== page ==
from Wiktionary, Creative Commons Attribution/Share-Alike License

  • proper n. A matronymic surname derived from a Middle English diminutive of Genevieve.
  • proper n. A fictional valet in the stories by P. G. Wodehouse.
  • proper n. A valet, butler or helper who fulfills the model of a helpful servant.


Sorry, no etymologies found.


  • And while we were checking that one out, we found these lovely pieces by Stephen Fry and Hugh Laurie, the actors who played the title roles in Jeeves and Wooster.

    Archive 2004-09-01

  • And this is true even of film versions we loved, like Yes Minister and Hugh Laurie and Stephen Fry in Jeeves and Wooster, and Jeremy Brett in the Sherlock Holmes stories.

    Archive 2004-08-01

  • So my hiring someone called Jeeves to be a valet is a stunning, improbable coincidence.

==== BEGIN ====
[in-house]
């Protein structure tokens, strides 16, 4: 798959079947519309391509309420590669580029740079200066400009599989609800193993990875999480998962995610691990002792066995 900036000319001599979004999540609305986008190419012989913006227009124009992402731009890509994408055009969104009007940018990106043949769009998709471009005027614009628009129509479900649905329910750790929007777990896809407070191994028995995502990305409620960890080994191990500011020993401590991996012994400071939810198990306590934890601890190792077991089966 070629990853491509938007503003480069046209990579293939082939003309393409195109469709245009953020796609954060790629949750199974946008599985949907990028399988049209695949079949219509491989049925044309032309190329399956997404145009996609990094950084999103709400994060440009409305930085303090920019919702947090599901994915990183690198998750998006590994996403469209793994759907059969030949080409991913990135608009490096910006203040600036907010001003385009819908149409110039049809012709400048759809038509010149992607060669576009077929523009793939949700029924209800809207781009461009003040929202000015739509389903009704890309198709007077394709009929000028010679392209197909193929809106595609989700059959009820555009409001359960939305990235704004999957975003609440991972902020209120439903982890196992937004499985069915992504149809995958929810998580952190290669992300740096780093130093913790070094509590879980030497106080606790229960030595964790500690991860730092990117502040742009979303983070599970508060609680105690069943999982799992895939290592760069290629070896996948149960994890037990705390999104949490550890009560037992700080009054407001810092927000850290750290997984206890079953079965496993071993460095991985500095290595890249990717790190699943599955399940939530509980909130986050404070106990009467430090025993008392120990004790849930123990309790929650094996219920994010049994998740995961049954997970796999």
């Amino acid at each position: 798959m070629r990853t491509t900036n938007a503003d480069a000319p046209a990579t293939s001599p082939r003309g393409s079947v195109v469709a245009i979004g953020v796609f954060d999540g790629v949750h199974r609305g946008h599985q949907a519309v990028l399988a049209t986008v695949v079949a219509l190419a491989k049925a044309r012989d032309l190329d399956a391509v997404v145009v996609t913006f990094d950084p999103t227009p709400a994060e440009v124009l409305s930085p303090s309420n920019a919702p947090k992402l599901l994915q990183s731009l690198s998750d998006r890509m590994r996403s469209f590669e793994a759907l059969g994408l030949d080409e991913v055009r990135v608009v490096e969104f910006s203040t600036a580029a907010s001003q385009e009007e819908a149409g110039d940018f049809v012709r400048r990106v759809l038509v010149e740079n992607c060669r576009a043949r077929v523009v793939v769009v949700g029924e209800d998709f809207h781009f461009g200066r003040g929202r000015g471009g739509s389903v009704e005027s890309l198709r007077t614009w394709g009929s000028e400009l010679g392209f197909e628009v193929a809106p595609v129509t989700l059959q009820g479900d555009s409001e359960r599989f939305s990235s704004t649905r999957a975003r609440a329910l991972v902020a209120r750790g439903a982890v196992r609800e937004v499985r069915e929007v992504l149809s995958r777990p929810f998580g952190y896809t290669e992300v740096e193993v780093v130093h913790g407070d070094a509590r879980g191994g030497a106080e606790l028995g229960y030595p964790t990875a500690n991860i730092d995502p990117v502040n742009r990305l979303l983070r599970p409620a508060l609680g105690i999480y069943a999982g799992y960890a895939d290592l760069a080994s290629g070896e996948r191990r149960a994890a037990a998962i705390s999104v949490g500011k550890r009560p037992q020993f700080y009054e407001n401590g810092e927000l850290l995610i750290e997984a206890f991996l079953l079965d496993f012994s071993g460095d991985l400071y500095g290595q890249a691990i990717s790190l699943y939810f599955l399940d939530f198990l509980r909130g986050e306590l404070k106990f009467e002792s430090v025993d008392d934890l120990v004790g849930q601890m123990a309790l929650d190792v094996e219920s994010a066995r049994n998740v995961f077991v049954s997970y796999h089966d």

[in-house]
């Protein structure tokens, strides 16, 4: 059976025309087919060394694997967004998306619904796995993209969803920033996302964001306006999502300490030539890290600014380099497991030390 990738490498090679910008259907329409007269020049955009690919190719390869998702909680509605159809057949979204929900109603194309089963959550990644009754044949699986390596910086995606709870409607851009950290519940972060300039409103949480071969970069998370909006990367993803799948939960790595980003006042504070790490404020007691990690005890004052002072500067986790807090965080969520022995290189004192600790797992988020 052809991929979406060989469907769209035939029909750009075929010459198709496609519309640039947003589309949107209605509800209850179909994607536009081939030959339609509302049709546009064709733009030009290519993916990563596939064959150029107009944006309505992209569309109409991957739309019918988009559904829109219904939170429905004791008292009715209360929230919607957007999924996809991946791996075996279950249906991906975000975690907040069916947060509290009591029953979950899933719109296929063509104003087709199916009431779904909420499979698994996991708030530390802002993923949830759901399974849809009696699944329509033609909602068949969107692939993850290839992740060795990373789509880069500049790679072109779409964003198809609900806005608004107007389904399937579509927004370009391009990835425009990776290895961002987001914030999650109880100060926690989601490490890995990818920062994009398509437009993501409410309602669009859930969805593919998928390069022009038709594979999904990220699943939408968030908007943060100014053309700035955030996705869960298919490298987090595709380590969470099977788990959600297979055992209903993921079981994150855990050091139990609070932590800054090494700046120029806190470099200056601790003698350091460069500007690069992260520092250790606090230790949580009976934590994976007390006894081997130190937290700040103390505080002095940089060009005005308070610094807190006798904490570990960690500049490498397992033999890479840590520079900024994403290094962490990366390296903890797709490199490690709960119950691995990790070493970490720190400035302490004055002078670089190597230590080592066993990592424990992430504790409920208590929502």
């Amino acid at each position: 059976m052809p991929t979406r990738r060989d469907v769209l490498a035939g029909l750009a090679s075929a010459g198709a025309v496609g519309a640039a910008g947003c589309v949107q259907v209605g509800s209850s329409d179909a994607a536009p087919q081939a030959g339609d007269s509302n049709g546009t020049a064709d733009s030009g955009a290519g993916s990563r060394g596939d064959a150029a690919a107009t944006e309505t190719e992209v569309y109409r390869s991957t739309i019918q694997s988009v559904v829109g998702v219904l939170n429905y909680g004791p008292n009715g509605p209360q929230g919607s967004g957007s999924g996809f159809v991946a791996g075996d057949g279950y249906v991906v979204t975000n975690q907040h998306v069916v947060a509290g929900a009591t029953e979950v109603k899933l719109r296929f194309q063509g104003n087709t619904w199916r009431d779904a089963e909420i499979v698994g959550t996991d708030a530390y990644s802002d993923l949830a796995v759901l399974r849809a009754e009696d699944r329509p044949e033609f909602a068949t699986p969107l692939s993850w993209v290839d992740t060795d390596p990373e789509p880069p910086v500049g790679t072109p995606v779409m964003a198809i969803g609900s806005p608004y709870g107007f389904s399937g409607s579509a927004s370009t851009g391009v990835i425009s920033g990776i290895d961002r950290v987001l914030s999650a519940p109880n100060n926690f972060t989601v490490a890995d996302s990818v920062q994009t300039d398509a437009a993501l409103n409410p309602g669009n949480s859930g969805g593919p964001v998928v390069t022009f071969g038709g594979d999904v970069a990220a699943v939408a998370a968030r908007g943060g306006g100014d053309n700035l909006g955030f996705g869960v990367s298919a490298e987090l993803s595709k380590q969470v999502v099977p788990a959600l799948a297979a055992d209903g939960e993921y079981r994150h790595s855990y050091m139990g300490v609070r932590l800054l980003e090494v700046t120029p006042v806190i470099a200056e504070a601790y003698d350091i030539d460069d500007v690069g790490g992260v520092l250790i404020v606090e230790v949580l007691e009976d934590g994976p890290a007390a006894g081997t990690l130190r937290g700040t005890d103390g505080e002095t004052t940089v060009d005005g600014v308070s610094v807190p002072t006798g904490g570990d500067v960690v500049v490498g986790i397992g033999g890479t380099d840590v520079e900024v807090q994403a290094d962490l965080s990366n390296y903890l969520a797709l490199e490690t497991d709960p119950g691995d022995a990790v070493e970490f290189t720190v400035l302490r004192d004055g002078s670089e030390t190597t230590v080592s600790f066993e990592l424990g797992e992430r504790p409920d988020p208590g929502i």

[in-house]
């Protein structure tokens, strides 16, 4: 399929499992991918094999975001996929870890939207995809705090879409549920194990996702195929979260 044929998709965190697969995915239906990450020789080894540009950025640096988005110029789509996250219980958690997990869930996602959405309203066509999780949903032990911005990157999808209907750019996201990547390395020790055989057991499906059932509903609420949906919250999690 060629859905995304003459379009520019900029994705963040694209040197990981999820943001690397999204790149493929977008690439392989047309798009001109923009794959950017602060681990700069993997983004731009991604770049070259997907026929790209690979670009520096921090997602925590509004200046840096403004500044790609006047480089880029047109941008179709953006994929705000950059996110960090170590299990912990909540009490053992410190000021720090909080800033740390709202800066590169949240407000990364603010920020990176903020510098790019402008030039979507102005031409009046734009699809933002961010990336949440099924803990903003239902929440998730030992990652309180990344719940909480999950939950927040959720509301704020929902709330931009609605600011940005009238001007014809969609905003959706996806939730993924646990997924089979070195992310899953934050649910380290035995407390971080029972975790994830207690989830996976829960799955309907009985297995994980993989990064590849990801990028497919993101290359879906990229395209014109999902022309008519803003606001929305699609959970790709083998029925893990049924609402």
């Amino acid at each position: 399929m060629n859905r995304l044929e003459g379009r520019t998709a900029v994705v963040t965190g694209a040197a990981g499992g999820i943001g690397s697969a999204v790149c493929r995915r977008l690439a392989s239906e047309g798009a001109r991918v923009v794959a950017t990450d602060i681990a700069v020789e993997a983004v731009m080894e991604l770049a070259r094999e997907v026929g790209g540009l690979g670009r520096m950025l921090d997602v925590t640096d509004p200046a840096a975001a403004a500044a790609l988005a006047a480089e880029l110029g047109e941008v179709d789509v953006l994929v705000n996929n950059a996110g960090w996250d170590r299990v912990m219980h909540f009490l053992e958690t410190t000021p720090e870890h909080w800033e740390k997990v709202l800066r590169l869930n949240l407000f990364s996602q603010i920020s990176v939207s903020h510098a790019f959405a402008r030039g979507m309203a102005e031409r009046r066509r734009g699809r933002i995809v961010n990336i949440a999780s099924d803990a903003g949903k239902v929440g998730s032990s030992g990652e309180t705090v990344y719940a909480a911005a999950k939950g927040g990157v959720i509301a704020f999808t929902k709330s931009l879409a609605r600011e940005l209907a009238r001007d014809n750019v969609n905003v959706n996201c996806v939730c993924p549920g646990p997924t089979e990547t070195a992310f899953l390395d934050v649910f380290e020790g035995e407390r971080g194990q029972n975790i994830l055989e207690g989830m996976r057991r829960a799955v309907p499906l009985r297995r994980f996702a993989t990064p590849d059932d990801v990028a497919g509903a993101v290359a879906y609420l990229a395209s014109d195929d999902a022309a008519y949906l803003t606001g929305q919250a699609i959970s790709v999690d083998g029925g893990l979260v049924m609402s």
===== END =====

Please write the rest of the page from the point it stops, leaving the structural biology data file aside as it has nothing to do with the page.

Wake Up, Sir!

  • She looks as if she's about to call Jeeves over to discuss the wine list.

    Archive 2004-07-01

  • The service promptly sent me Jeeves and I was immediately impressed by the man, but when he told me his name, I was taken aback and said to him distrustfully, “Did you change your name to Jeeves to bring in the business?”

    Wake Up, Sir!

  • Some excerpts:The company's signature cartoon butler, known as Jeeves, was a symbol of dot-com excess ...

    Archive 2004-11-01

  • Maud and the fellow Eddie called Jeeves the Butler stopped a prudent distance from the red mark.

    The Waste Lands

  • The girls also volunteer at charities - all while being waited on by a butler called 'Jeeves.'

    The Seattle Times

  • The search site formerly known as Jeeves commands only 2.2 percent of UK searches behind Google's

    Megite Technology News: What's Happening Right Now

  • Then I asked to be elevated, and "Jeeves" politely transferred me to his supervisor, Ian.

    Microsoft: Replace Your XBOX 360? "Sorry, We Can't Help You. Buy All Of Your Content A Second Time" - The Consumerist


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